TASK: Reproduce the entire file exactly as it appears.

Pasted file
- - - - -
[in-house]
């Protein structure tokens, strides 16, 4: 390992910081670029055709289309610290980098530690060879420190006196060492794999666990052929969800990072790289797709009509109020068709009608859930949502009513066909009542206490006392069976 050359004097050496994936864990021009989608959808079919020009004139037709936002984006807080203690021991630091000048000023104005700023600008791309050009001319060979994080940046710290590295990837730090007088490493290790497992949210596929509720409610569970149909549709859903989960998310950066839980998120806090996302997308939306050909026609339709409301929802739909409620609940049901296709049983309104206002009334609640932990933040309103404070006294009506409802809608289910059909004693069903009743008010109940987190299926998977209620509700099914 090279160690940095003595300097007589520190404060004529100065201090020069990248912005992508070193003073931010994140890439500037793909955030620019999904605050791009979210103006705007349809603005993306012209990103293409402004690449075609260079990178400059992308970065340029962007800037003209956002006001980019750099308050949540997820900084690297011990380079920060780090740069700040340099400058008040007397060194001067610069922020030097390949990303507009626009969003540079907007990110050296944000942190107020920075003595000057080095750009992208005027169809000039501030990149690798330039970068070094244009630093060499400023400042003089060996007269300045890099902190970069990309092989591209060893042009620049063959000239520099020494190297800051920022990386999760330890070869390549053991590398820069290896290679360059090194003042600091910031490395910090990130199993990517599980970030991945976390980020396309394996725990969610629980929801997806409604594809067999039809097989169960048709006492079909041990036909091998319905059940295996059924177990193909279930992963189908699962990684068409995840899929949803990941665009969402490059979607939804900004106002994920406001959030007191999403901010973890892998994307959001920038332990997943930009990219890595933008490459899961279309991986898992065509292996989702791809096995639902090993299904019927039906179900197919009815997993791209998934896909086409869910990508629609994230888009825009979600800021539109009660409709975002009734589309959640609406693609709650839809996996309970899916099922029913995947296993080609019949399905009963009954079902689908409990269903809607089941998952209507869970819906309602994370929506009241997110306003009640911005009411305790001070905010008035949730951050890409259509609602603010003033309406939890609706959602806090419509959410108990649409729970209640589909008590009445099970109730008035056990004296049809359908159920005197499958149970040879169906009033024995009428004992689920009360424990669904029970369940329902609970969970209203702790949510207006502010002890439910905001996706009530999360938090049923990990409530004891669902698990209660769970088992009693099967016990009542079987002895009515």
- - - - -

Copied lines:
[in-house]
């Protein structure tokens, strides 16, 4: 390992910081670029055709289309610290980098530690060879420190006196060492794999666990052929969800990072790289797709009509109020068709009608859930949502009513066909009542206490006392069976 050359004097050496994936864990021009989608959808079919020009004139037709936002984006807080203690021991630091000048000023104005700023600008791309050009001319060979994080940046710290590295990837730090007088490493290790497992949210596929509720409610569970149909549709859903989960998310950066839980998120806090996302997308939306050909026609339709409301929802739909409620609940049901296709049983309104206002009334609640932990933040309103404070006294009506409802809608289910059909004693069903009743008010109940987190299926998977209620509700099914 090279160690940095003595300097007589520190404060004529100065201090020069990248912005992508070193003073931010994140890439500037793909955030620019999904605050791009979210103006705007349809603005993306012209990103293409402004690449075609260079990178400059992308970065340029962007800037003209956002006001980019750099308050949540997820900084690297011990380079920060780090740069700040340099400058008040007397060194001067610069922020030097390949990303507009626009969003540079907007990110050296944000942190107020920075003595000057080095750009992208005027169809000039501030990149690798330039970068070094244009630093060499400023400042003089060996007269300045890099902190970069990309092989591209060893042009620049063959000239520099020494190297800051920022990386999760330890070869390549053991590398820069290896290679360059090194003042600091910031490395910090990130199993990517599980970030991945976390980020396309394996725990969610629980929801997806409604594809067999039809097989169960048709006492079909041990036909091998319905059940295996059924177990193909279930992963189908699962990684068409995840899929949803990941665009969402490059979607939804900004106002994920406001959030007191999403901010973890892998994307959001920038332990997943930009990219890595933008490459899961279309991986898992065509292996989702791809096995639902090993299904019927039906179900197919009815997993791209998934896909086409869910990508629609994230888009825009979600800021539109009660409709975002009734589309959640609406693609709650839809996996309970899916099922029913995947296993080609019949399905009963009954079902689908409990269903809607089941998952209507869970819906309602994370929506009241997110306003009640911005009411305790001070905010008035949730951050890409259509609602603010003033309406939890609706959602806090419509959410108990649409729970209640589909008590009445099970109730008035056990004296049809359908159920005197499958149970040879169906009033024995009428004992689920009360424990669904029970369940329902609970969970209203702790949510207006502010002890439910905001996706009530999360938090049923990990409530004891669902698990209660769970088992009693099967016990009542079987002895009515």